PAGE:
I Vote and I Vote

We witnessed democracy in action last Saturday as Australia went to the polls to elect its first Liberal government in six years. While I prefer this system to the one where geriatrics rig elections in order to remain in power more or less indefinitely, or authority is handed down by virtue of birth or military might, or the one and only political party decides the ruler of the country for the next ten years, there is still much that can be improved. Despite governing our lives and making life and death decisions on our behalf politicians are usually portrayed as figures of fun and ridicule rather than figures of respect and authority. This can at least be partly attributed to the huge number of ridiculous one policy political parties that appear to have taken root in Australia (and also because politicians seem to say the most stupid things usually at the worst possible times).

Parties I find particularly hard to take seriously include the Pirate Party (they are for the legalisation of music and movie downloads not, as I first thought, for the compulsory wearing of eye patches, wooden legs and parrots on shoulders), the Bullet Train Party (apparently Australia is in such desperate need of a fast train linking Melbourne and Sydney that an entire political party championing that cause is required), the Fishing and Lifestyle (that’s shooting, mate) Party, the Sports Party, the Motoring Enthusiasts Party (apparently they even won a seat), the Sex Party (despite their unfortunate politically incorrect name they actually have some fairly sensible policies such as same sex marriage, legalisation of euthanasia and ending tax exemptions for religions), the No Carbon Tax Climate Sceptics Party, the Hemp Party (campaigning to legalise marijuana of course), the Palmer United Party (Clive Palmer is an Australian billionaire who is constructing a replica of the Titanic. Can’t wait for that maiden voyage. Apparently they won a seat too), the Wikileaks Party, the Smokers’ Rights Party (should probably be renamed the Smokers’ Right To Die Party), and the Rise Up Australia Party (no country would be complete without at least one xenophobic, religious extremist, anti-immigration party, especially a country founded by immigration). All we needed was the Standing Up The Back And Looking Stupid Party, with its radical policies requiring the compulsory serving of asparagus and banning slavery and we would have been in our very own episode of Blackadder.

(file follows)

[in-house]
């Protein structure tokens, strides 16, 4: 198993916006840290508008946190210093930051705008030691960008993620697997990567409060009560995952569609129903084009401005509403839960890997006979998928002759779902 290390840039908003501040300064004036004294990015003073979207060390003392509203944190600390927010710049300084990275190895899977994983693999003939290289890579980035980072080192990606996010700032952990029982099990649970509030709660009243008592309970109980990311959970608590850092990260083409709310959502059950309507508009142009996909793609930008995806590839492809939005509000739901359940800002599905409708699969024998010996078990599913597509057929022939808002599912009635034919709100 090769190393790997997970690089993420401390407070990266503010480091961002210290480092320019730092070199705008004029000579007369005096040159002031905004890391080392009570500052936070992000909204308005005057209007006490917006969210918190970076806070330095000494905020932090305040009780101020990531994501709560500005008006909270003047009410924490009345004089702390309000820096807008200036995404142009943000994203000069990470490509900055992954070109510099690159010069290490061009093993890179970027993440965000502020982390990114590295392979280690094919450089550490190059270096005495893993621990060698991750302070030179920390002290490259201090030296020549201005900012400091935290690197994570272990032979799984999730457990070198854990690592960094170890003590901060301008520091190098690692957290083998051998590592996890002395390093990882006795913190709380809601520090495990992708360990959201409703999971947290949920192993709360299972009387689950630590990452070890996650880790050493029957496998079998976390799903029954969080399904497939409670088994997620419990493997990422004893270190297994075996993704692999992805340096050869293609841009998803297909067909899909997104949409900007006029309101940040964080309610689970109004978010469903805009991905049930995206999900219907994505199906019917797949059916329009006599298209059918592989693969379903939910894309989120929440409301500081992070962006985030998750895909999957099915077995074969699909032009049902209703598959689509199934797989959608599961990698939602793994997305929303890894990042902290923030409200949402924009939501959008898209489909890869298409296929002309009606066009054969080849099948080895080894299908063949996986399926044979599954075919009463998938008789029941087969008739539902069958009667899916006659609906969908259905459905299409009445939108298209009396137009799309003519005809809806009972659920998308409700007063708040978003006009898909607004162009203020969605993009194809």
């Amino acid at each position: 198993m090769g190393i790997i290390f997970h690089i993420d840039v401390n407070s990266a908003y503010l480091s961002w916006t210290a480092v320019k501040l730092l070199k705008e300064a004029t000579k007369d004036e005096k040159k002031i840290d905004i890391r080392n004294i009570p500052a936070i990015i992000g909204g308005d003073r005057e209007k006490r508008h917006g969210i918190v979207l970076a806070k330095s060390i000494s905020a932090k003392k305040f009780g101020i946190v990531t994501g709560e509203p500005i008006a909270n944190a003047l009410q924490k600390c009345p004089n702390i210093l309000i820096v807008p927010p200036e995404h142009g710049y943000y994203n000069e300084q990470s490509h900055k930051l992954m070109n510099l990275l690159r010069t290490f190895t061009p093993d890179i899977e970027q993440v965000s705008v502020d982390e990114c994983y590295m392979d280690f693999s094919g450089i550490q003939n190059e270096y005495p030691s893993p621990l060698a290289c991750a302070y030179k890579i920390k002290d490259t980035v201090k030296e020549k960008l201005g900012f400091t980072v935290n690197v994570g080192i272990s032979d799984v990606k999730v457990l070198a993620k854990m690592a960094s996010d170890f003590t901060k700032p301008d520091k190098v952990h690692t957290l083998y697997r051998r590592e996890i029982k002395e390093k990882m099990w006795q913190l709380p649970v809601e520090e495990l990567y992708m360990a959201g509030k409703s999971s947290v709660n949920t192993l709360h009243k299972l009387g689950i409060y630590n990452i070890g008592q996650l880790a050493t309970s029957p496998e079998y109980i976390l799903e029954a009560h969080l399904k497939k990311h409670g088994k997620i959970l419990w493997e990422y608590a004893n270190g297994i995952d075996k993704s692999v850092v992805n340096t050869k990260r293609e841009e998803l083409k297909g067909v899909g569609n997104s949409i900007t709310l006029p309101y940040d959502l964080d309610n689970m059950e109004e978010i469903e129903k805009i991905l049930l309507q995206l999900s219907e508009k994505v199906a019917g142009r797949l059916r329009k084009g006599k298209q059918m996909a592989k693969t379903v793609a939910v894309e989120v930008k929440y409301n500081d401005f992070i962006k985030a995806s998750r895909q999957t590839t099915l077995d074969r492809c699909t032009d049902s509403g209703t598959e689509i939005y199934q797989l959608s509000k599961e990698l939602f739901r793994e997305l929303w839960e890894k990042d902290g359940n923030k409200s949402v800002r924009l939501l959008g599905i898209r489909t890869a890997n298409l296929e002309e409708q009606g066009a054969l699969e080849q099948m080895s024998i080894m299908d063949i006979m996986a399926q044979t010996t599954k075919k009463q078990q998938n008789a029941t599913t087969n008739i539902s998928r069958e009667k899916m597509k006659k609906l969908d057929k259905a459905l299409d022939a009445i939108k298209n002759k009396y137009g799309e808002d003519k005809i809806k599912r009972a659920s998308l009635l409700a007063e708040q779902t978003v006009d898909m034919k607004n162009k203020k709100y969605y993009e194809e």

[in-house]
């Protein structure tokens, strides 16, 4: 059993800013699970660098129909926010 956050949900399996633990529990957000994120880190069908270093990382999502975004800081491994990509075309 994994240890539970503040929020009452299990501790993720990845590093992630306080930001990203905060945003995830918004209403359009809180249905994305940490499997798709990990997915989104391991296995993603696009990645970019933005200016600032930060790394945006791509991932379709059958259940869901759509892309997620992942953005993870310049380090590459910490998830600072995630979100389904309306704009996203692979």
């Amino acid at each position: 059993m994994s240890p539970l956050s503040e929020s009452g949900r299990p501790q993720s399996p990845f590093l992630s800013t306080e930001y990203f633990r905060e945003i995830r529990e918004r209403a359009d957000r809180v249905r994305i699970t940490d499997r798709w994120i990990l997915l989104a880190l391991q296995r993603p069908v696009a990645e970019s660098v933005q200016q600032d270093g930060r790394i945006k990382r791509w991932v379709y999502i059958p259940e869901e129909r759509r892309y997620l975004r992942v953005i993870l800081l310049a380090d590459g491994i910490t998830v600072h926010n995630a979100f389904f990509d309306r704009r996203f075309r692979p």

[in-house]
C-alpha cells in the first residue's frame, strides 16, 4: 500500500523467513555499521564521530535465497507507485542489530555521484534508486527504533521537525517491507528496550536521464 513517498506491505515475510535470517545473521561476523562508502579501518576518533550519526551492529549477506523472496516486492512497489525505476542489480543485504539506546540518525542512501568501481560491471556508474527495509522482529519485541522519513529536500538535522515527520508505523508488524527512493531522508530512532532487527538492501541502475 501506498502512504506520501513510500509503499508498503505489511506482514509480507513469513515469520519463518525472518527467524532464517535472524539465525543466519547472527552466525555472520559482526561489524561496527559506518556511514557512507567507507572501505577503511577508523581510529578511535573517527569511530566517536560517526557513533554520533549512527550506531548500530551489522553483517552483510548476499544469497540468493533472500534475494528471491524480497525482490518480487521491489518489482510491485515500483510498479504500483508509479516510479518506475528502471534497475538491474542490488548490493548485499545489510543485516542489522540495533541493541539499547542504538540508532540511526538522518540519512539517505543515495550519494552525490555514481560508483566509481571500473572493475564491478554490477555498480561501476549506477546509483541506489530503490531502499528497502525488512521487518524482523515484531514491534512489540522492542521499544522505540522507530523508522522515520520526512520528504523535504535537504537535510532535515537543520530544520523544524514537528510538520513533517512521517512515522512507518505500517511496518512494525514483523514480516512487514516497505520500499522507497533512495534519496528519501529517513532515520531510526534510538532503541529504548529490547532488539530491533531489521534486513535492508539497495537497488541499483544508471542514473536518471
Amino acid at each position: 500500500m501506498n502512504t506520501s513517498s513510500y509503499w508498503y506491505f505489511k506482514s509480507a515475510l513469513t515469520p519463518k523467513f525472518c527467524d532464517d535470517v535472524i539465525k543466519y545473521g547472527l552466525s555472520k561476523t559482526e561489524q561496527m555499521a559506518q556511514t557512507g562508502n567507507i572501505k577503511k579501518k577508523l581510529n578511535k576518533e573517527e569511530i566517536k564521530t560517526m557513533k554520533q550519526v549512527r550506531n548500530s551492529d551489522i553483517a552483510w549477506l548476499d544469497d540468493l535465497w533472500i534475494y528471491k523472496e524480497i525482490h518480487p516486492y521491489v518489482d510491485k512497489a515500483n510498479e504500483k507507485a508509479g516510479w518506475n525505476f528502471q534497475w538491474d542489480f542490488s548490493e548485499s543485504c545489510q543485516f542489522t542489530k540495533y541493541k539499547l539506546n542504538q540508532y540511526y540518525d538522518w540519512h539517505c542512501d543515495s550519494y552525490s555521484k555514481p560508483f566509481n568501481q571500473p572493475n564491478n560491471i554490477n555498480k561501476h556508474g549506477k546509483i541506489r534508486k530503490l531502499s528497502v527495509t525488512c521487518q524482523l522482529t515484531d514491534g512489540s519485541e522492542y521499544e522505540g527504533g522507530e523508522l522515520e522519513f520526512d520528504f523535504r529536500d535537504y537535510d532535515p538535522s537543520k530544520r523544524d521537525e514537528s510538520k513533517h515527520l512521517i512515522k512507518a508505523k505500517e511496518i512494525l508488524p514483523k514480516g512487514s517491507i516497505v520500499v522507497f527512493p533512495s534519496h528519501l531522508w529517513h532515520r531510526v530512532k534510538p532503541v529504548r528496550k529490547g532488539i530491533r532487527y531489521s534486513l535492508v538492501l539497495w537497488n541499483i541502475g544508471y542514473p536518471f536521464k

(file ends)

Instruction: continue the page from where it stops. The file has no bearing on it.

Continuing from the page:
While I appreciate democracy’s basic principle that everyone is entitled to vote (except in the case of the ancient Greeks, who invented democracy, where you were ineligible to vote if you were a woman, a slave, a foreigner, a non-landowner or a male under 20) I also believe that we should be entitled not to vote, should we so choose. Unfortunately that is not an option in Australia as voting is compulsory. Mind you I am not sure how much credibility a government has when only about half the eligible voters bother to turn up and only half of those vote for the actual person in power (e.g. USA). Perhaps the result should be deemed invalid unless a critical voting mass is achieved?

Unfortunately, if we look at it closely enough, our democracy really is a bit of an illusion. In most instances we vote for one of two political parties (as the others are generally too minor or too silly to get in) and that is where our responsibility and input ends. Once in power the governing party can do more or less what it likes, pass whatever policies it sees fit and we can do very little about it until we get the chance to evict it in three or four years. Isn’t true democracy about more than voting for politicians? Under the anarchist model politicians do not have policies or power. They exist as functionaries to administer the will of the people.

The Swiss have moved a little closer to this idea with their system of referendums. If a petition gets 100,000 signatures it has to be put to the vote. In this way they almost abolished the army in 2001. Wouldn’t it be better and more empowering if we, the people who are directly affected by the outcomes, voted on things like education spending, whether to drill for oil on the Great Barrier Reef or preserve it as a marine park, what to do about boat people, whether or not to invade Afghanistan, gay marriage, a carbon tax, genetically modified crops and whether or not to allow Ronald McDonald into the country?

Dr. F. Bunny

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